America, the Beautiful

Forty years after arriving in America, my father got his American citizenship today. After years of wrangling with his immigration status, he deserves to soak up every bit of national stability now. I wish him all the best with being officially American.

I grew up in America. Everything about my family at that time was about embracing it. We were so lucky. My dad had been hired as a telecommunications engineer from England and we arrived in the land of plenty. My dad even used to sing the lyrics from West Side Story to highlight our fortune: ‘I like to live in America, everything’s free in America.’

Of course that was some tongue-in-cheek, but it was a good feeling in my house. I remember being told we were moving there, and imagining America as an empty Western town complete with blowing tumbleweed. When we arrived instead in a very modern Washington DC, my dad picked us up from the airport in his new, wood-panelled, green-striped station wagon. My brother and I scrambled over the beige vinyl and plush to the boot of the car. I was as excited as I can ever imagine being. It was so exciting I wondered at the time if you could actually explode from it. A small, British, female combustion.

You know when the beginning of a person’s life is so good, it’s hard to top it for the rest of their life? Uh-huh. I spent my childhood outside when possible, suburban Maryland, woods at the back of our house, fireflies at night, watermelon growing under our porch. Every Christmas, my mother would get a real Christmas tree and afterwards, plant it in the backyard so it wouldn’t suffer a needless death. We ended up with a fair-sized number of pines sprouting in the yard. The Eastern Seaboard in the summers, tanned legs, crabs for dinner, picking ticks out of knees.

Because of this, nowadays sometimes I feel I have a split personality. My family split  – some stayed in America and some moved back to the UK. I was part of the moving-back brigade. I’d never had an identity which was based on living in the UK. Britain was the old world. It was never supposed to be the present. We’d been on a journey of being American. And I ended up in Mid-Wales. This is about as far as you can get in Western Europe from a typically American culture. Wales speaks the oldest language in Europe –  and it sounds like the oldest language in Europe.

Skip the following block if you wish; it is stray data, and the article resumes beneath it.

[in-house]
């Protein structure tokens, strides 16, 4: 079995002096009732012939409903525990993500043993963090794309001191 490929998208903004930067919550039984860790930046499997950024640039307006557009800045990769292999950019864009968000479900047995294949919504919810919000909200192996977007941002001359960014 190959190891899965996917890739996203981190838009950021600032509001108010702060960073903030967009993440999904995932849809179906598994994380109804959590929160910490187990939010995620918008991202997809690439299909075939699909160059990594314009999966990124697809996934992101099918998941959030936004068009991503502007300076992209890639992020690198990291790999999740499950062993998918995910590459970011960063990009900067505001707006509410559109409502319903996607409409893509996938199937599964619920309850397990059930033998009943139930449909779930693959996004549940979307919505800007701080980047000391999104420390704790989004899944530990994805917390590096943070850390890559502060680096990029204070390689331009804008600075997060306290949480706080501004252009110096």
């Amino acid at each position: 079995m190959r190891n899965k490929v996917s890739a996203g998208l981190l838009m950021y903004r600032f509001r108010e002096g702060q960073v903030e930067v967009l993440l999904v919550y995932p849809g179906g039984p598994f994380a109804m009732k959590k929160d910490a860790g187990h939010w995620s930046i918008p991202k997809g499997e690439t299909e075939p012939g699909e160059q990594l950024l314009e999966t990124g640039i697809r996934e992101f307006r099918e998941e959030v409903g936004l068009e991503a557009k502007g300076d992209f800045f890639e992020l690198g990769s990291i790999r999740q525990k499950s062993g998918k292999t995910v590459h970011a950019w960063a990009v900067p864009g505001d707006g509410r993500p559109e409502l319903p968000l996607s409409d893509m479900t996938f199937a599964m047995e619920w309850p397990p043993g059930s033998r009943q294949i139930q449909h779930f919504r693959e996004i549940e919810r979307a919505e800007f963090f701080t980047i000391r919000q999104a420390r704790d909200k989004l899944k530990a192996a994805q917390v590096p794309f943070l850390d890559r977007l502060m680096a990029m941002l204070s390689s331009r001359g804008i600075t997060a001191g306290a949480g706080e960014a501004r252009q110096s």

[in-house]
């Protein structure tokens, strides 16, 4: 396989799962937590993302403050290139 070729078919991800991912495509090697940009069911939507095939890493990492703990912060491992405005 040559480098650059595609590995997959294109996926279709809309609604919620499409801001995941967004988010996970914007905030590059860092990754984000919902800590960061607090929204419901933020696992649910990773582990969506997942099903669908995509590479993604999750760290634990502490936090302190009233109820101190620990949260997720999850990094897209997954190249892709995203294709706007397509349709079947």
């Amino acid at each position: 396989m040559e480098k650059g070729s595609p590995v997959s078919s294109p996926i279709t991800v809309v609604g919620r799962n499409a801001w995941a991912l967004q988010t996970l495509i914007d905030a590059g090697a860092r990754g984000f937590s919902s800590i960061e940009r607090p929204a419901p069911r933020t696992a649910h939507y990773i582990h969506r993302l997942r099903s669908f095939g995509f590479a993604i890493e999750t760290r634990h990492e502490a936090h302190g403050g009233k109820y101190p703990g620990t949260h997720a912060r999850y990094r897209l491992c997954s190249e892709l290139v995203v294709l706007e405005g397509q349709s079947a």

Still, after my dad left, my mum didn’t want to stay in America any more. I couldn’t leave her. The journey ended for me. There were times when I had the opportunity to return to life in America, but they were never to be. Something always placed itself in the way. Mid-Wales on the other hand, was a clear path. It had me with open arms. Which is strange, since it doesn’t generally like strangers. When I close my eyes, I remember America. No. Not just that. I can still smell the excitement.

One thought on “America, the Beautiful

  1. When first living here in the U.S. it came as a big surprise to learn that the majority of the native-born U.S. citizenry had traveled no further than Hawaii (typically for a four or five day vacation) and did not have a passport. This was so no matter whether they were from the heartlands (now known as fly-over country) or whether they lived in or near the big cities on the coasts. That has changed radically now. Most well-educated young people here, in their teens or twenties, see some type of work-study opportunity abroad as a normal thing to seek out and complete. (Studying outside of the U.S. can be cheaper and become a better return-on-investment as compared to postgraduate placement here.)
    Certainly that’s for the best. The global community needs internationalists more than ever before. I was proud to be one of those forty years back. Perhaps someone should start an online registry where people can make an informal declaration of their international interests and commitments.

    Liked by 1 person

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